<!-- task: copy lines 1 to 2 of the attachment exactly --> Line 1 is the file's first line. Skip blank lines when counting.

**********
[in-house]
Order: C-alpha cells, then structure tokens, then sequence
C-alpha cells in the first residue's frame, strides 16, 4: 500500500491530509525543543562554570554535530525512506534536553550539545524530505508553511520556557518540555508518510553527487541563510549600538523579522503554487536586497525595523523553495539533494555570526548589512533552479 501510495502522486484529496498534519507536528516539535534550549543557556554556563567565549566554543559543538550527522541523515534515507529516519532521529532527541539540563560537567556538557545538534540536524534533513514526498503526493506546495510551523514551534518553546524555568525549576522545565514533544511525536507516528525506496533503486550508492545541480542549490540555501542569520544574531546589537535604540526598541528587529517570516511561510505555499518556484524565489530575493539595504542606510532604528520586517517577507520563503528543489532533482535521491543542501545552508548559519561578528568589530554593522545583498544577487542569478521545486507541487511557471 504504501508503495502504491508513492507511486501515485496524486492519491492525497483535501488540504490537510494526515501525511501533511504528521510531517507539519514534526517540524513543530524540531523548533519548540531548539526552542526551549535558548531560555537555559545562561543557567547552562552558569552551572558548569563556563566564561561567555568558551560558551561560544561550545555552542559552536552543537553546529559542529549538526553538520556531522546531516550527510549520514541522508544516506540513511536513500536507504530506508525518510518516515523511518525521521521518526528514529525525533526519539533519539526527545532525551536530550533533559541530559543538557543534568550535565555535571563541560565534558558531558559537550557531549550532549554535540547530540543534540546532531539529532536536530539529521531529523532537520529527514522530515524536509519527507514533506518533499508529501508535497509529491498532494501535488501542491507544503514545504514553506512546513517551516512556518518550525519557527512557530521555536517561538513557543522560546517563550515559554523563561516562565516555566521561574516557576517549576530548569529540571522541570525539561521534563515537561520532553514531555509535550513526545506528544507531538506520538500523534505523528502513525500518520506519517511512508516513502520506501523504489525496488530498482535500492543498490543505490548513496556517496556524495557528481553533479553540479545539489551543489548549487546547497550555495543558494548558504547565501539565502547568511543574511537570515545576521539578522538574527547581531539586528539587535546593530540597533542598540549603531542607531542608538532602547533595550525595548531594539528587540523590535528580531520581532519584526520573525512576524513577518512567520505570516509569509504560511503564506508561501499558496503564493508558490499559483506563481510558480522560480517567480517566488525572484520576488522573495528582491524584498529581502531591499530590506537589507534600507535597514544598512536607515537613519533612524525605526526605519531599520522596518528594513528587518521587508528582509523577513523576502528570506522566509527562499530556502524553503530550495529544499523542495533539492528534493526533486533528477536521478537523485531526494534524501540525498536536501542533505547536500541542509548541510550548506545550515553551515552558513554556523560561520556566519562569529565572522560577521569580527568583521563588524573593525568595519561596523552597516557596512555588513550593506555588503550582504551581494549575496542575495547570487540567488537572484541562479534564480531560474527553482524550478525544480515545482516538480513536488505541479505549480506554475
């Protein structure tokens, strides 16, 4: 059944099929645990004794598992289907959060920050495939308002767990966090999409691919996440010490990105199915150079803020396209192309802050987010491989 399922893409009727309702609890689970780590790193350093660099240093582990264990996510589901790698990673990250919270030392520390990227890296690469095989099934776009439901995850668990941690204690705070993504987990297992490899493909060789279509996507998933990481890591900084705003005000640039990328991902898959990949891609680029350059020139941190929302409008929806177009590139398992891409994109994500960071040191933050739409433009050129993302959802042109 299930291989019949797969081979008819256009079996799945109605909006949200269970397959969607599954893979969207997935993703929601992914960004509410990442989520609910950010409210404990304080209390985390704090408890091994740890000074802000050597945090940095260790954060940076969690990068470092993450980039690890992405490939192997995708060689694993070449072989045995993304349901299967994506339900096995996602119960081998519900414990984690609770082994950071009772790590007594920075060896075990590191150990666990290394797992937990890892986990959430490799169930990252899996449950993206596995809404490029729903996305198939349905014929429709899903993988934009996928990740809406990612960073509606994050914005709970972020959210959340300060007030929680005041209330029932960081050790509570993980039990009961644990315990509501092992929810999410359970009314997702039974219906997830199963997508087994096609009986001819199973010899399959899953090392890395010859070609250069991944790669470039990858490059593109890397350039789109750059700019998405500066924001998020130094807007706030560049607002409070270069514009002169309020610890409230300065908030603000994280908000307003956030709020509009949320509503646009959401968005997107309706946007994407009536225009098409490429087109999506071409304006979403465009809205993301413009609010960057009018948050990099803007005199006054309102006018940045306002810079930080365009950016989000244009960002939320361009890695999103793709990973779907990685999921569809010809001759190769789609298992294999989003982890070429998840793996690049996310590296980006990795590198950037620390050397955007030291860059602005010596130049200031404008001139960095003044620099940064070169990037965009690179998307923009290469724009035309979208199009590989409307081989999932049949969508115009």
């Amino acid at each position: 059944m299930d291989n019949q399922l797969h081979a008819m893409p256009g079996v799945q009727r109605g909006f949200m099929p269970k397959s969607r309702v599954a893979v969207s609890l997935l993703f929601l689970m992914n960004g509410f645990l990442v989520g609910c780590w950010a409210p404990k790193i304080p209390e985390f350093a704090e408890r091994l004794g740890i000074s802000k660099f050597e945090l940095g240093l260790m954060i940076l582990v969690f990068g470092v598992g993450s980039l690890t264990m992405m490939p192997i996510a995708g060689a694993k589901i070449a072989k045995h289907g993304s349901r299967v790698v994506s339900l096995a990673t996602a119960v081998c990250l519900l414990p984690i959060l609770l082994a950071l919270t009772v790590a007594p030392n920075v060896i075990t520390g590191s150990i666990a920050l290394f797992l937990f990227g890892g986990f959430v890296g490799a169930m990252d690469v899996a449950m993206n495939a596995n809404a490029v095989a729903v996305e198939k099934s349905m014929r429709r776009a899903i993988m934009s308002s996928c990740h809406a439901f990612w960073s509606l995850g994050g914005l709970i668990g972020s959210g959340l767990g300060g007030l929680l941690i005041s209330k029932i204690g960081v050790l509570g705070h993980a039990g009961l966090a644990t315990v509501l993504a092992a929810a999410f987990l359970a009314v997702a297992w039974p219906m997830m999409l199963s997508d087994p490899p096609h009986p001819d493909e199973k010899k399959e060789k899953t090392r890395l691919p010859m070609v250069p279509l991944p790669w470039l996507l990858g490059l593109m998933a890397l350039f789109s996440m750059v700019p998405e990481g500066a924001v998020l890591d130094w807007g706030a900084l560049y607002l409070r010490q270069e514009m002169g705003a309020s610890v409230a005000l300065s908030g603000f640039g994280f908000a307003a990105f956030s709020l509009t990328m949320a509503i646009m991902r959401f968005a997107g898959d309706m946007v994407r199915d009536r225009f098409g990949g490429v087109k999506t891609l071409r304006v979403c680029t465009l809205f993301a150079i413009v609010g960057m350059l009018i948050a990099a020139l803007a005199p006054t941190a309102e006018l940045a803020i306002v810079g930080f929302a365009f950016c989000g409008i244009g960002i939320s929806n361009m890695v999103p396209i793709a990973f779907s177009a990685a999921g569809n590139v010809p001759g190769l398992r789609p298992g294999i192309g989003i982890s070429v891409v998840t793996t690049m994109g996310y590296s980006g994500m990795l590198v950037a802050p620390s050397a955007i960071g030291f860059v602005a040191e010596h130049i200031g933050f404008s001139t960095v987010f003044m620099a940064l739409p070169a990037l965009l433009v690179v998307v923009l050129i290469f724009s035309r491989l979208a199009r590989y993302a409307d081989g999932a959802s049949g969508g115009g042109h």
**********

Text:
[in-house]
Order: C-alpha cells, then structure tokens, then sequence